Career

How to Rebrand Yourself At Work

On June 13, The Riveter and 14 Hands Winery presented a panel discussion entitled “How to Revamp Your Brand at Work.”  The event, moderated by Kari Leitch, senior vice president of communications and corporate affairs for Ste. Michelle Wine Estates, addressed the conundrum of shifting identities that can often occur at any given point in a decades-long career. These leaders contributed their thoughts:

Here are some key takeaways from the day.

On a brand of one’s own

Leitch led the discussion by asking the women how they defined their personal brand. Each woman shared how they define themselves. “Authenticity is very important to me,” explained Leitch, “and to have a voice that really captures the essence of who I am, and that I feel very comfortable speaking my truth in the workplace, but also in making sure that I encourage my team members and all of my colleagues to use and share their voice in the workplace. Those attributes are very indicative of my own personal brand.”

“Personally, the brand is less important,” Gokul said. “The person is important. And that the journey to become and understand the person you are takes decades. You’re a different person in your 20s than your 30s and 40s, and they’re all okay,” she said. “That was my first thing, is to say, you will change, and that’s okay.”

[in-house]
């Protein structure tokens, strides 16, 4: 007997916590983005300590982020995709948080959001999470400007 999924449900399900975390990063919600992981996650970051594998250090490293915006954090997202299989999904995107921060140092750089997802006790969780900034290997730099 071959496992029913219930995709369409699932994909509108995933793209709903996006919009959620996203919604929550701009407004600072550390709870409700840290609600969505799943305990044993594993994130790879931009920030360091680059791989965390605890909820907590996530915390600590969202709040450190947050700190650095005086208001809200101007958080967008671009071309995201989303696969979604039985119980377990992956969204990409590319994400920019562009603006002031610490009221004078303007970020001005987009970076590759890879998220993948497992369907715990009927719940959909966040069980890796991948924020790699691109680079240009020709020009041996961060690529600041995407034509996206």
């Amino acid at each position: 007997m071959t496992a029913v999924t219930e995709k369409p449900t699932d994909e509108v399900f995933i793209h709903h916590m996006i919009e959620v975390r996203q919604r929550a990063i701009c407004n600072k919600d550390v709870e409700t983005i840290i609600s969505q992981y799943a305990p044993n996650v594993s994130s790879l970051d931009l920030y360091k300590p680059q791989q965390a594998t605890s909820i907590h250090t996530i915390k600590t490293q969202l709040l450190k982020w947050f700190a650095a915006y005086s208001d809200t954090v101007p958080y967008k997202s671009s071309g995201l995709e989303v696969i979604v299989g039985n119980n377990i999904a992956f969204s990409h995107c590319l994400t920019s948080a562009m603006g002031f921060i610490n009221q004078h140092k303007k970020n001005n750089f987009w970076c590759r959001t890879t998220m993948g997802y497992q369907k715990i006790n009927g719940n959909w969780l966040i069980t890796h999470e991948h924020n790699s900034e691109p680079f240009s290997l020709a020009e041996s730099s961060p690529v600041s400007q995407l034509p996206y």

Chollete, meanwhile, previously worried that she had painted herself into a corner. “I thought my personal brand was tied to what email address I had early in my career. I thought, ‘Oh, my first email is larme@nba.com.'”

But as Chollette, who’d moved from basketball to yogurt, explained, you can change and evolve in your career and your brand.

Even if you work for a well-known brand, be yourself

Though you might represent a multinational conglomeration, it is you they remember. Rudd, who previously worked at Wells Fargo, said she likes to think about the question: “What do people say about you when you’re not in the room?” She spent many years trying to blend in and wear the basic black suit, and realized that nobody expected her to just blend in. “I learned that people were drawn to me for different reasons, not because of where I worked. I discounted those reasons a lot,” she said. “I am on purpose wearing color today, because I spent probably the first half of my career just invisible in a black corporate suit. Really trying hard to look professional. That wasn’t who I was.”

Feedback from clients will tell you about your brand

Rudd said a career counselor told her: “You are known for your network. You are known for how you build community and bring people together to get stuff done,’” she said. “And so pay attention to what people are saying about you when you can’t quite figure out what your brand is or you think it’s the company you work for.”

Sustain your passions

When Chollette was out of a job during the recession, she used her skills to help athletes raise money for charity; became a mentor for young people who wanted to break into the industry; and continued being involved in an area that she loved, even if it wasn’t a part of a professional job. “It’s really actually sticking with what I love, and keeping that brand going, even if it wasn’t like me working there,” she said.

Be the Swiss Army knife